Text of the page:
Sir, Kain thought. How down-home respectable. And here he was, shitting where the man ate.
He eyed the name tag stitched on the man’s wrinkled brown jacket. Owner-operator of Most Truck For Your Buck, Ron was a regular one-rig shipping magnate from Willow Springs, a lovely place Ron’d called “the best of the best” of this fine state of Missouri. The guy had been a pretty good egg, with an honest smile and an honest laugh; had been kind enough to pick him up in that miserable rain, even buy him the first round. But the fact was, a good dozen beers in and getting squeezed by his hustle, he had wanted to level the cheating prick.
Oh, yes. He’d been a mark from the get-go, the guy sharking him at just the right moments. A cough here, some chatter there, just enough to distract him. Before he knew it he’d fallen into a forty-dollar hole, and instead of taking it up the ass any deeper, he’d clawed his way back and was up twenty. But now the guy was on to him. Ol’ Ron knew he’d been hustled, and from the look on his sorry mug, probably had some crazy ideas on just how that had happened—ideas that were making him question his sanity.
Kain cursed himself. He should have bolted when he’d had the chance. How many times had he Turned? Small wonder his head was pounding. And what the hell was that damn static? It was coming in fits now, like a circling pack of wild, growling dogs.
Dizzied, he held dead still against the tip of the knife. The smoky air sickened, but didn’t he crave a cigarette, suddenly. Still, after all these years. He didn’t really want one, of course, but what he wouldn’t do to ease the agony in his head.
He looked to the barkeep in the slim hope of a hand. The man regarded the goings-on with but a cursory glance, clearly more concerned with that looker at the end of the bar, chatting her up the way he was. In fact, save this intimate little gathering near the pool table, most of this questionable clientele seemed entirely disinterested. Not good.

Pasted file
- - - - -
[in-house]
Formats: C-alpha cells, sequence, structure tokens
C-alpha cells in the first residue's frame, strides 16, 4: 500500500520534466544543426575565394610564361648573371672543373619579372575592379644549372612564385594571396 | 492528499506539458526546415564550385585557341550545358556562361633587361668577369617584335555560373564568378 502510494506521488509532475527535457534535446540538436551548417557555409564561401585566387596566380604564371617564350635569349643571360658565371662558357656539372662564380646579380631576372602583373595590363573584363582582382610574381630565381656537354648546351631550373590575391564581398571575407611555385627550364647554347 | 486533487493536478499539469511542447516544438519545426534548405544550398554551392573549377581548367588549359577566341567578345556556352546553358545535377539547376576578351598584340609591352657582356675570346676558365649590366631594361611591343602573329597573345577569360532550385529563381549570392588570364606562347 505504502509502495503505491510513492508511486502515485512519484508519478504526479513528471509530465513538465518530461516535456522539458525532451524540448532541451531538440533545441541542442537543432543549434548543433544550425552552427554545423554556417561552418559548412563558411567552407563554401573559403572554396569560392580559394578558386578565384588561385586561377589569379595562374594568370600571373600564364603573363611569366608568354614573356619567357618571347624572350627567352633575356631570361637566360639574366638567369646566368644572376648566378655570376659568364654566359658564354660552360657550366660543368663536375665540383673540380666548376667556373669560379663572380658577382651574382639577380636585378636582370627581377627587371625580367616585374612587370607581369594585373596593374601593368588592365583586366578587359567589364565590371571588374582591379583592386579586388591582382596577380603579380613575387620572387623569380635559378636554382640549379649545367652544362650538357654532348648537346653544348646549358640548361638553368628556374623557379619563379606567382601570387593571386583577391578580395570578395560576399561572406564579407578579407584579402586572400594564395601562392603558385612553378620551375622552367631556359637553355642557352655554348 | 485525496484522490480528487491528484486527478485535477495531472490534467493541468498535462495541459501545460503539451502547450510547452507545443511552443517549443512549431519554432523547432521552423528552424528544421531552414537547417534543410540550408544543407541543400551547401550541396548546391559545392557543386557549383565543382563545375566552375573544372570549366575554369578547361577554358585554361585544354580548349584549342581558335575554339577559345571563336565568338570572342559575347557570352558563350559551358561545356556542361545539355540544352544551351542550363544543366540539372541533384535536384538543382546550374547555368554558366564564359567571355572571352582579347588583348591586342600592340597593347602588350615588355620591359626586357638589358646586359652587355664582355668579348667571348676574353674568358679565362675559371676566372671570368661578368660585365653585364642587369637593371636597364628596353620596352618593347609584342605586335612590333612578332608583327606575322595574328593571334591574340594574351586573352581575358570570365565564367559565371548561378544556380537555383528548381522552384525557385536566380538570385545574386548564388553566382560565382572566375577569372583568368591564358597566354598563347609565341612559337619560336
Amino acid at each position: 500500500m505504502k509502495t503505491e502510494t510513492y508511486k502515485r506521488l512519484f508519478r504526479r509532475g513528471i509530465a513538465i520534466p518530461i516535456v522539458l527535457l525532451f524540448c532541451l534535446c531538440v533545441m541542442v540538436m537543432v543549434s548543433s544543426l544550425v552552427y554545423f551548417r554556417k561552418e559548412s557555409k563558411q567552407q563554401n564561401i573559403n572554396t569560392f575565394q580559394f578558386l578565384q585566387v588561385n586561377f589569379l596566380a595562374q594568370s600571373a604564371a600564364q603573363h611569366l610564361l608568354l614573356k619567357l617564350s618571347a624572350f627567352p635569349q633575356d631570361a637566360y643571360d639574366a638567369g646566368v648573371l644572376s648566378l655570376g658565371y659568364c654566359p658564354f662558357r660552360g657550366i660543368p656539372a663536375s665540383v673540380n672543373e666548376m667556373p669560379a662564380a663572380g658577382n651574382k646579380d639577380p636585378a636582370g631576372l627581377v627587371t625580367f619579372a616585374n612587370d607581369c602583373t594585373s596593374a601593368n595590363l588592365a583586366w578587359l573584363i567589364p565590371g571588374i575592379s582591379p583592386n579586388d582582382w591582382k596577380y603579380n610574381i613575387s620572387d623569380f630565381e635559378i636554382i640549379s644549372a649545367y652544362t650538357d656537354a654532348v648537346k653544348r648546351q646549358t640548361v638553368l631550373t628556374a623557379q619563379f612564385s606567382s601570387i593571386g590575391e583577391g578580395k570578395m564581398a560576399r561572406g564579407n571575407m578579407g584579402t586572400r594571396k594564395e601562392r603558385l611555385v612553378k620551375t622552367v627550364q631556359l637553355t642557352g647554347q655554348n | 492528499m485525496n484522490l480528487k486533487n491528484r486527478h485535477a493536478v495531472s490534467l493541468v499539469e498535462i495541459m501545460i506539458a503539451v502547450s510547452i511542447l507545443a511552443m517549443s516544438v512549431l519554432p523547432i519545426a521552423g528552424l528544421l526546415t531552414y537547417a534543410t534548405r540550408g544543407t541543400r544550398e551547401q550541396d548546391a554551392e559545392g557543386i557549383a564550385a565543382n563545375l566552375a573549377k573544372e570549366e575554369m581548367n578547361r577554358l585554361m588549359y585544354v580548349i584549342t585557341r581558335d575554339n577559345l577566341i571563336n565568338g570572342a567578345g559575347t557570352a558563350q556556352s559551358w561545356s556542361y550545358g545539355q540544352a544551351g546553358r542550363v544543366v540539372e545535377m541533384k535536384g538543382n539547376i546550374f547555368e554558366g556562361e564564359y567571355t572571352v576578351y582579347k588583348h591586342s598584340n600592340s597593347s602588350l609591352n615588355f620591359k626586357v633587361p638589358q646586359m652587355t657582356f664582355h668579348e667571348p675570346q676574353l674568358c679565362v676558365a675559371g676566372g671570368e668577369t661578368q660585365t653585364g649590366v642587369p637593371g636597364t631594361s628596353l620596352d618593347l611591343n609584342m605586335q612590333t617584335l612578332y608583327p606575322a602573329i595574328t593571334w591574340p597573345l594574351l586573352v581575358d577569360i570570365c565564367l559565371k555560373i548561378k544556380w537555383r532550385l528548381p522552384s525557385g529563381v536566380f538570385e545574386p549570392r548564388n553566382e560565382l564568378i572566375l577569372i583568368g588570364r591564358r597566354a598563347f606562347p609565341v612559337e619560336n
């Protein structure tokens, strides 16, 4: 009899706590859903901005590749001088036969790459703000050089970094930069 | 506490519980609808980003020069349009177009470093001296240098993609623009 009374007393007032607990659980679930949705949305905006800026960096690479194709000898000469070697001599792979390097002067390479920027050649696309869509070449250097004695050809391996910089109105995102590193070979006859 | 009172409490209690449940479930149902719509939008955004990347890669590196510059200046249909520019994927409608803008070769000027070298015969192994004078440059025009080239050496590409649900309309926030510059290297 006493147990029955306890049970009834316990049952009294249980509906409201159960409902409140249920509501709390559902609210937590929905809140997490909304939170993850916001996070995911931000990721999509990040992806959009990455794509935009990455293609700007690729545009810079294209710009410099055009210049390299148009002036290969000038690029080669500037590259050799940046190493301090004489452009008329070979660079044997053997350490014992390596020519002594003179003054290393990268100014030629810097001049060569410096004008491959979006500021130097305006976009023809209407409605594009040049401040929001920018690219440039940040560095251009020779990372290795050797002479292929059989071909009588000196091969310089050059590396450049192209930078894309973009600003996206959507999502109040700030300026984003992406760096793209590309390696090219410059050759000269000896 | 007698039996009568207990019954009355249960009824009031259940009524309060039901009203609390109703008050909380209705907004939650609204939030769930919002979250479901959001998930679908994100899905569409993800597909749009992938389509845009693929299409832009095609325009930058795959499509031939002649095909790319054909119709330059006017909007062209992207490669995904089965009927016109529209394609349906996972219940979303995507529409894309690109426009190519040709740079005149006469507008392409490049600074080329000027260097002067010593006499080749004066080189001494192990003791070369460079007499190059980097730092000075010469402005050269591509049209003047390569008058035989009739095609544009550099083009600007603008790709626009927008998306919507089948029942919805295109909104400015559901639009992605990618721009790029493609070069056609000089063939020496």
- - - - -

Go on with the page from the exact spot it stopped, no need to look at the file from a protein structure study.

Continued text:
“Come on,” Cal said, pressing the nelson. “Bleed this cheatin’ bastard.”
Here we go, Kain thought. Over the edge. Over a couple of sawbucks.
The fat man seemed to panic, then slit him with a quick flick of the blade. It stung. Blood dribbled down his throat to his chest. The nelson tightened, that throb in his neck crushing like a boatload of bricks coming down on him. If the Turn had given Cal a case of the body aches, he sure wasn’t showing it. The man was a bull.
Kain shook it off. He looked up past the knife, past the looker, to the glowing GUYS AND DOLLS sign that led to the restrooms. There was a jukebox on the way, a big rounded Wurlitzer, “Big Bad John” blaring out of its speakers for what must have been the tenth time tonight. Jimmy Dean had been all over the radio these days, would likely hit the top of the charts, and while the man had undoubtedly penned a great song, by this—the twenty-seventh of October, 1961, the biting wind howling hell’s breath beyond the gloom of this place—Kain had pretty much had his fill. And more than enough of this night.
“Twenty and we’re square, sir,” the trucker said, politely as sin. His voice held a touch of that approachable Missouri, but that honest smile had long since fled. His searching eyes narrowed. “I figure it’s likely more. But we can’t know for sure now, can we. Can we?”
At this the man glanced about to garner agreement. Not a word was spoken, but some of the patrons, the rats, mostly, seemed to concur. The eyes—sickly or not—never lie.
Kain capitulated with a nod. His long chestnut hair, cradling the shoulders of his weathered denim jacket, slipped down in front of his face. He held a menacing bad-boy look, and the looker, long since bored with the barkeep, stirred on her high bar stool. She bit down teasingly on her lower lip, handing him a breathless gaze with those perfect green gems. She had no idea how lucky she was; the redhead’s eyes were creepy little pissholes now.
“You win,” Kain said, feigning exasperation.
“No more tricks,” the fat man snapped. He drew the knife back with a step. Nodded to Cal.
Cal let Kain go, giving him a mild shove. “You’re one lucky fuck, drifter.”
Kain gathered himself. He had one chance to get out of this. He just hoped he had the juice.
With a small smile to the looker, he reached for his breast pocket in an innocent gesture of settling up, figuring to give Cal an elbow to the gut before he snatched up his knapsack and bolted for the exit. He was just about to when thunder rumbled and the place went black. Mild chaos turned to utter chaos when the lights didn’t come, and amid the ruckus of shouting, shuffling, and confusion, like a finely tuned magician, the audience astir, he summoned the magic ... and popped the rabbit out of the hat.